Often users face issues with new websites, such as broken code, bad design, and non-functional buttons. Problems like these create a bad brand impression and cause the bounce rate to go up. For B2C/B2B businesses, such issues can directly affect the bottom line.
However, there is a test through which businesses can see how their website works on different browsers. It's called a cross-browser test, and it allows businesses to check browser-specific compatibility issues before launching.
Cross-browser testing is a non-functional QA process that checks how your code performs across different browsers (Google Chrome, Safari, Microsoft Edge, Mozilla Firefox) and screens (Phones, Smart TVs, laptops, tablets, and desktops).
This test is performed both before and after the website is developed. This allows the companies to manage the risk and cost associated with UX changes and ensure that the website works reasonably well across all browsers. Apart from this, this test also evaluates the user-friendliness of your application/tool.
So what are the steps involved in cross-browser testing? Let’s have a look.
1. Setting up the groundwork
First, you need to set up a foundation for your test. This includes choosing a browser and a basic test to understand how your tool/website works under the most favorable circumstances. Once this test is run, you can proceed to the next step.
2. Test Design:
After performing the first step, you need to create a test design. This means creating a plan to cover different aspects of the cross-browser testing, such as
You need to check the basic functionality of your website/tool and the components attached to it, such as links, chatbots, and submenus.
Your website should have a robust backend architecture to support your functionality. This includes testing server-side infrastructure and APIs. You also must ensure that your database is configured and cookies are handled correctly.
Your website/tool should be able to fit different screen sizes (such as desktops, smartphones, and laptops) without loss of quality. This test ensures that all your front-end components, such as texts, fonts, images, etc., work perfectly and adhere to your desired layout.
You should ensure that your website is accessible and follows the WCAG guidelines for accessibility. Disabled/disadvantaged people should be able to use your product without facing any experience gaps.
For businesses that need expertise in cross-browser testing, Jalasoft has over 20 years of experience in software development and testing. They provide a wide range of software testing services and customized solutions to test your tool within the defined parameters and guidelines.
3. Test Procedure
Cross-browser testing can be done manually or through automation. In the automated way, the QA team writes test scripts for running automated tests on your tool/website. This method allows testers to run multiple test-case iterations across browsers in parallel.
In manual testing, the testers write test cases and run them manually, one by one. This is done until all the tests are completed.
Even though manual testing is more time-consuming than automated, it has its advantages. It is more reliable and easy to learn. You don't need extensive training and tools to perform tests this way.
Furthermore, if an automated test finds an error, it will stop execution and throw an exception. In contrast, a manual tester will continue testing even after finding errors, as manual testing allows for observation and deduction. Manual testing is also useful in situations where creative testing is required, such as when performing UI/UX testing.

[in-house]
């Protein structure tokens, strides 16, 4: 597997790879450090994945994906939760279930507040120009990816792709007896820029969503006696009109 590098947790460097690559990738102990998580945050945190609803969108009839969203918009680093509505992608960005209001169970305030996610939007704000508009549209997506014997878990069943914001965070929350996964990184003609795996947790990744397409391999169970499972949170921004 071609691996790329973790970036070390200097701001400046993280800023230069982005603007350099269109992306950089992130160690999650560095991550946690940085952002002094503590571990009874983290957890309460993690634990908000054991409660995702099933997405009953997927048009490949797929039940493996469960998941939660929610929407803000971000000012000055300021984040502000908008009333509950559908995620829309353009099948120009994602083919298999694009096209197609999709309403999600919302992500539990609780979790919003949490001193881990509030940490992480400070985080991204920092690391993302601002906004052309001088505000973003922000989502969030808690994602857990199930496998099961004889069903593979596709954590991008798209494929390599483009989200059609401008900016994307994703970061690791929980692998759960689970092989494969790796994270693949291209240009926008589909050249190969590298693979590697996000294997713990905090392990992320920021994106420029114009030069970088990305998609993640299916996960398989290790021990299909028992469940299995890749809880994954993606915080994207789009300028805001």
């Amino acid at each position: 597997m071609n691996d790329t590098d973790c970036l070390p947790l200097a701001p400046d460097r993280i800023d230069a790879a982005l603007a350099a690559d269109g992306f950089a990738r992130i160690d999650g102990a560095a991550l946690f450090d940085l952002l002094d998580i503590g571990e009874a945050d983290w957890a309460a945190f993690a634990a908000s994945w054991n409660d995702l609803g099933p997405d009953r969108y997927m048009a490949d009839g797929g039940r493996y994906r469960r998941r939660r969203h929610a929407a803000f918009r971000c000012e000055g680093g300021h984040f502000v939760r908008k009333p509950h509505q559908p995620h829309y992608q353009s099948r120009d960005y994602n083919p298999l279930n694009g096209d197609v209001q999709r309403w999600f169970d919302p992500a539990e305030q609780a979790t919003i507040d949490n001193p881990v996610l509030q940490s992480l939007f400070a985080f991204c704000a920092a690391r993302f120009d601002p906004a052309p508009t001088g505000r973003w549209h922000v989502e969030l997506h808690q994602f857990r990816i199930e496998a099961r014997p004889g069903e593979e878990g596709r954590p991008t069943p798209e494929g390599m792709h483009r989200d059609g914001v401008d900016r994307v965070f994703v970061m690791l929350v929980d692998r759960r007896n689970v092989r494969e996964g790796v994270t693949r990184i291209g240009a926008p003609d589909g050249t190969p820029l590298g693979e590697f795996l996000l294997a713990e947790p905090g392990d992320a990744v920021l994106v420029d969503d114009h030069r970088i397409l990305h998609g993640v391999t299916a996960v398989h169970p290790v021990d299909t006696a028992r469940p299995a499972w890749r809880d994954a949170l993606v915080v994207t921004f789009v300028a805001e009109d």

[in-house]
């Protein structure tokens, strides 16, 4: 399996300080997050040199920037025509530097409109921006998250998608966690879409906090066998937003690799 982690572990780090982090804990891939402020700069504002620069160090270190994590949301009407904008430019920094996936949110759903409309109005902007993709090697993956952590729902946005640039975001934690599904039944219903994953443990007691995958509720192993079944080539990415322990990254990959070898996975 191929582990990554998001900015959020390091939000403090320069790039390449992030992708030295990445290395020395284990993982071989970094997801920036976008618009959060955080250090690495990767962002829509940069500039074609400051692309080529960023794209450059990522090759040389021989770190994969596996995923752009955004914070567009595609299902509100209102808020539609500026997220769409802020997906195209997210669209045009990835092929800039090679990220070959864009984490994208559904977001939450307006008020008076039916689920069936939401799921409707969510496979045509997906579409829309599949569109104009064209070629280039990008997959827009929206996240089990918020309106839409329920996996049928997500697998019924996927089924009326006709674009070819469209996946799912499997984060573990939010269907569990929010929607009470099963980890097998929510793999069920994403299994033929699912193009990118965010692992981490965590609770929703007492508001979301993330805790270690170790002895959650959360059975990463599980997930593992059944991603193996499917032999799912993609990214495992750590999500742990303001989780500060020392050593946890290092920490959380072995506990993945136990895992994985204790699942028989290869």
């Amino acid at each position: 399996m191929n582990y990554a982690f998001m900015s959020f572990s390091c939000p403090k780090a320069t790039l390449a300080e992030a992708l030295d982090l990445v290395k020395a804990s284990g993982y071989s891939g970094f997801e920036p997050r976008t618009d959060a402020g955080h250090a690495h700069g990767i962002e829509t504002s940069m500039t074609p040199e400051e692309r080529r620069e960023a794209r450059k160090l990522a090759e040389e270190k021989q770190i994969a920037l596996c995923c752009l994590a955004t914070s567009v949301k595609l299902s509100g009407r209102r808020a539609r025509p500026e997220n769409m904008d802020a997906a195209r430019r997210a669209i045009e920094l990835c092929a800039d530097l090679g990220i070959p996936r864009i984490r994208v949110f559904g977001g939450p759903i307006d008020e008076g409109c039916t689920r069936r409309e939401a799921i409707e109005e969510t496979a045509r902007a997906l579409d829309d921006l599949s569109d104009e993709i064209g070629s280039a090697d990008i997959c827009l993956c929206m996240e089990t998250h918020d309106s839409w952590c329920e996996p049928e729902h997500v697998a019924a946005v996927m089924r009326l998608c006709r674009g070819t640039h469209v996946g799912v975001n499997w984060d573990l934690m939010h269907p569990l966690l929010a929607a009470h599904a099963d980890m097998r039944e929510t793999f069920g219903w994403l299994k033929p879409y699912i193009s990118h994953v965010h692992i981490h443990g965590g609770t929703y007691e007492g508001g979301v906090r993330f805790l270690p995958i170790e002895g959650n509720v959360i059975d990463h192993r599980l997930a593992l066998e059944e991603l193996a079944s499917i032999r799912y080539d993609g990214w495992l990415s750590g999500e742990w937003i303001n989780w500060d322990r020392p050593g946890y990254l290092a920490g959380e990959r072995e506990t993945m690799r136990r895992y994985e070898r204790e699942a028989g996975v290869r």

4. Choosing tools and infrastructure
Once you have decided on your project's scope, you need to set up your test infrastructure. For this, you can either use a testing tool or set up your own device/simulator.
Simulators are an inexpensive solution for cross-browser testing. However, they are not fully reliable, nor are they scalable.
There are many manual testing tools available in the market that you can use for your QA.
Bitbar by SmartBear
Formerly known as cross-browser testing, this is one of the most popular manual testing tools available in the market. Many organizations worldwide, such as VISA, Mozilla, and CVS, use this tool for their QA strategies.
This tool allows you to scale your testing through CI/CD pipeline deployment. You also have the flexibility to choose your testing framework and language.
This manual testing cloud allows its users to execute tests across 3000+ browsers. It can also perform live testing and testing at scale (through emulators and simulators). Testers can also use this tool to capture screenshots automatically, which is useful for analysis and reporting.
This QA testing tool allows you to manually test your website on their cloud. Through this tool, testers can quickly render test pages and perform live checks of their website. This tool is highly useful when you have to perform a test quickly.
5. Test execution
After defining the testing methodology and choosing the infrastructure, it's time to perform the actual testing. Normally testers use popular browsers such as Chrome and Firefox for their initial tests. Once those are successful, testers move on to other browsers.
After they complete testing, the QA team conducts extensive reporting and analysis. These reports are necessary for developers to understand what changes are required in the code for the next release.
Cross-browser testing is an amazing tool that allows you to verify your application/website in multiple environments. In addition, it allows developers to fix device implementation and UX issues proactively and cost-effectively.
Cross-browser testing can be done manually or through automation. Both ways have their own advantages and disadvantages. As a business owner, it's your responsibility to understand the pros and cons of both ways and implement the one that best suits your requirements.